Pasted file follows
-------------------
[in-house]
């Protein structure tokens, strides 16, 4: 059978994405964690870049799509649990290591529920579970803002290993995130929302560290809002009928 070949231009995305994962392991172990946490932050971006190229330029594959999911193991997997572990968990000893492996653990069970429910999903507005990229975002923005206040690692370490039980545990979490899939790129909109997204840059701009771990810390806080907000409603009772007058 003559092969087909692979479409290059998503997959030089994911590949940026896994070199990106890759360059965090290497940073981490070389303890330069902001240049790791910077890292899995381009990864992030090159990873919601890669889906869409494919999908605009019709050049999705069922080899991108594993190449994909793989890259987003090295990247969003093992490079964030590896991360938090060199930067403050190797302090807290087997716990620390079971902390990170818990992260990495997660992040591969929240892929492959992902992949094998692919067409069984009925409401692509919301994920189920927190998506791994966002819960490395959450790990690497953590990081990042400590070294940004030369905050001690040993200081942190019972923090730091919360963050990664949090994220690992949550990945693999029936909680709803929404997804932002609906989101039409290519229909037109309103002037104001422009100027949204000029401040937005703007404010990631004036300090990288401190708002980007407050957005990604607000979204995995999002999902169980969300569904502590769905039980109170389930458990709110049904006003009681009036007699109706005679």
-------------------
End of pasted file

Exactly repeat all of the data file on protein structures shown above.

[in-house]
């Protein structure tokens, strides 16, 4: 059978994405964690870049799509649990290591529920579970803002290993995130929302560290809002009928 070949231009995305994962392991172990946490932050971006190229330029594959999911193991997997572990968990000893492996653990069970429910999903507005990229975002923005206040690692370490039980545990979490899939790129909109997204840059701009771990810390806080907000409603009772007058 003559092969087909692979479409290059998503997959030089994911590949940026896994070199990106890759360059965090290497940073981490070389303890330069902001240049790791910077890292899995381009990864992030090159990873919601890669889906869409494919999908605009019709050049999705069922080899991108594993190449994909793989890259987003090295990247969003093992490079964030590896991360938090060199930067403050190797302090807290087997716990620390079971902390990170818990992260990495997660992040591969929240892929492959992902992949094998692919067409069984009925409401692509919301994920189920927190998506791994966002819960490395959450790990690497953590990081990042400590070294940004030369905050001690040993200081942190019972923090730091919360963050990664949090994220690992949550990945693999029936909680709803929404997804932002609906989101039409290519229909037109309103002037104001422009100027949204000029401040937005703007404010990631004036300090990288401190708002980007407050957005990604607000979204995995999002999902169980969300569904502590769905039980109170389930458990709110049904006003009681009036007699109706005679």